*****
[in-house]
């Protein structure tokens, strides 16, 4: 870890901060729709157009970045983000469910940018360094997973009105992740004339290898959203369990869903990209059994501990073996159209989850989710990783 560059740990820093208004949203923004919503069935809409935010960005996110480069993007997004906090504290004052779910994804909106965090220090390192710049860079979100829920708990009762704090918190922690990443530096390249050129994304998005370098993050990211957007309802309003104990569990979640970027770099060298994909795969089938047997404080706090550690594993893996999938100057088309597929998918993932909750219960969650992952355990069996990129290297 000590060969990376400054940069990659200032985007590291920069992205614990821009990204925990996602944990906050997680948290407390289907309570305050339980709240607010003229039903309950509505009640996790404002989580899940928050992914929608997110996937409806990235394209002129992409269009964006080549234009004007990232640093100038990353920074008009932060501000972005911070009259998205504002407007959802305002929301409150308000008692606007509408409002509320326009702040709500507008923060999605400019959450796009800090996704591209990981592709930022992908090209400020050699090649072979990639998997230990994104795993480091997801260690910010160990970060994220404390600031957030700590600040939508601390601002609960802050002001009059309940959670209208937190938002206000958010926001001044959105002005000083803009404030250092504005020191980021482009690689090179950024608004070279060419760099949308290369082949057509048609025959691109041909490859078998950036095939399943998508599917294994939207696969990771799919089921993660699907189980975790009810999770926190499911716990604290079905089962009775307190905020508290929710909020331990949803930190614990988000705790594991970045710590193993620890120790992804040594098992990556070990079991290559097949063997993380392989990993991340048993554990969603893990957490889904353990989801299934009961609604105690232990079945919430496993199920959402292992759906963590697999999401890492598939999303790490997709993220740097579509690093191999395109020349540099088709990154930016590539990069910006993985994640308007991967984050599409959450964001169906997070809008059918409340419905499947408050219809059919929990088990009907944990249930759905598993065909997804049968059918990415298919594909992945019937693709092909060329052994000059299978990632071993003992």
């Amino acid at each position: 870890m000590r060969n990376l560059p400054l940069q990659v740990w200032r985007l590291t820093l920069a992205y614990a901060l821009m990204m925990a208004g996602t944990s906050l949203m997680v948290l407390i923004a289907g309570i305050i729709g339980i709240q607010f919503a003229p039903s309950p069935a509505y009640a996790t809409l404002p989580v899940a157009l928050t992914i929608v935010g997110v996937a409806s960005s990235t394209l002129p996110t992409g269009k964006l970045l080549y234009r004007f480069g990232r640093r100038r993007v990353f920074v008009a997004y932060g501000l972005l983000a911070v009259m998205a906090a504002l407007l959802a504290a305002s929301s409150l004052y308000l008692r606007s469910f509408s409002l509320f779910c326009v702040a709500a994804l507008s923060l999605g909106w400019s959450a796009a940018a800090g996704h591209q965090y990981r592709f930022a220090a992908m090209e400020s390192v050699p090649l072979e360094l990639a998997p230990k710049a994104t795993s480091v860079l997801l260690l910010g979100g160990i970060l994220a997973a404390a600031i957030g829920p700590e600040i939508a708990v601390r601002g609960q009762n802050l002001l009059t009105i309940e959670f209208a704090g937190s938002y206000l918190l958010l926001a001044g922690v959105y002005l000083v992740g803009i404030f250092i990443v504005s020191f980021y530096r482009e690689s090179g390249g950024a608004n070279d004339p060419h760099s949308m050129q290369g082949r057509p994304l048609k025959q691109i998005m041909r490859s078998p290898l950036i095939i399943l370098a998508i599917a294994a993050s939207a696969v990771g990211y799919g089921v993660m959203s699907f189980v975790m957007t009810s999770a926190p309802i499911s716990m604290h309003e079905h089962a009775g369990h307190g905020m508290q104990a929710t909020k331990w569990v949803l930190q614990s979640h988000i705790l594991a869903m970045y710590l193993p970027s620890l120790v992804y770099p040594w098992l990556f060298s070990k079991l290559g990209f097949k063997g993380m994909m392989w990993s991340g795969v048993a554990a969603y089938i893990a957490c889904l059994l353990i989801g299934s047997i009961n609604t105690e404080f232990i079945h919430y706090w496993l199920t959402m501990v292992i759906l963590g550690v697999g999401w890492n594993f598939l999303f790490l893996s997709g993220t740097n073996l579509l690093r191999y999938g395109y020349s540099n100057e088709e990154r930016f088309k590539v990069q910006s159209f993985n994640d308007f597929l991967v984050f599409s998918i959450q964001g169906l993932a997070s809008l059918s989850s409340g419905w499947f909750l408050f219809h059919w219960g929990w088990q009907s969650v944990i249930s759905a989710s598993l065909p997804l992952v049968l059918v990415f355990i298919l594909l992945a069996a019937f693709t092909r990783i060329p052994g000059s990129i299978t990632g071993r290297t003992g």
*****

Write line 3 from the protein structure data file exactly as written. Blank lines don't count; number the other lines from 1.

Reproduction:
């Amino acid at each position: 870890m000590r060969n990376l560059p400054l940069q990659v740990w200032r985007l590291t820093l920069a992205y614990a901060l821009m990204m925990a208004g996602t944990s906050l949203m997680v948290l407390i923004a289907g309570i305050i729709g339980i709240q607010f919503a003229p039903s309950p069935a509505y009640a996790t809409l404002p989580v899940a157009l928050t992914i929608v935010g997110v996937a409806s960005s990235t394209l002129p996110t992409g269009k964006l970045l080549y234009r004007f480069g990232r640093r100038r993007v990353f920074v008009a997004y932060g501000l972005l983000a911070v009259m998205a906090a504002l407007l959802a504290a305002s929301s409150l004052y308000l008692r606007s469910f509408s409002l509320f779910c326009v702040a709500a994804l507008s923060l999605g909106w400019s959450a796009a940018a800090g996704h591209q965090y990981r592709f930022a220090a992908m090209e400020s390192v050699p090649l072979e360094l990639a998997p230990k710049a994104t795993s480091v860079l997801l260690l910010g979100g160990i970060l994220a997973a404390a600031i957030g829920p700590e600040i939508a708990v601390r601002g609960q009762n802050l002001l009059t009105i309940e959670f209208a704090g937190s938002y206000l918190l958010l926001a001044g922690v959105y002005l000083v992740g803009i404030f250092i990443v504005s020191f980021y530096r482009e690689s090179g390249g950024a608004n070279d004339p060419h760099s949308m050129q290369g082949r057509p994304l048609k025959q691109i998005m041909r490859s078998p290898l950036i095939i399943l370098a998508i599917a294994a993050s939207a696969v990771g990211y799919g089921v993660m959203s699907f189980v975790m957007t009810s999770a926190p309802i499911s716990m604290h309003e079905h089962a009775g369990h307190g905020m508290q104990a929710t909020k331990w569990v949803l930190q614990s979640h988000i705790l594991a869903m970045y710590l193993p970027s620890l120790v992804y770099p040594w098992l990556f060298s070990k079991l290559g990209f097949k063997g993380m994909m392989w990993s991340g795969v048993a554990a969603y089938i893990a957490c889904l059994l353990i989801g299934s047997i009961n609604t105690e404080f232990i079945h919430y706090w496993l199920t959402m501990v292992i759906l963590g550690v697999g999401w890492n594993f598939l999303f790490l893996s997709g993220t740097n073996l579509l690093r191999y999938g395109y020349s540099n100057e088709e990154r930016f088309k590539v990069q910006s159209f993985n994640d308007f597929l991967v984050f599409s998918i959450q964001g169906l993932a997070s809008l059918s989850s409340g419905w499947f909750l408050f219809h059919w219960g929990w088990q009907s969650v944990i249930s759905a989710s598993l065909p997804l992952v049968l059918v990415f355990i298919l594909l992945a069996a019937f693709t092909r990783i060329p052994g000059s990129i299978t990632g071993r290297t003992g």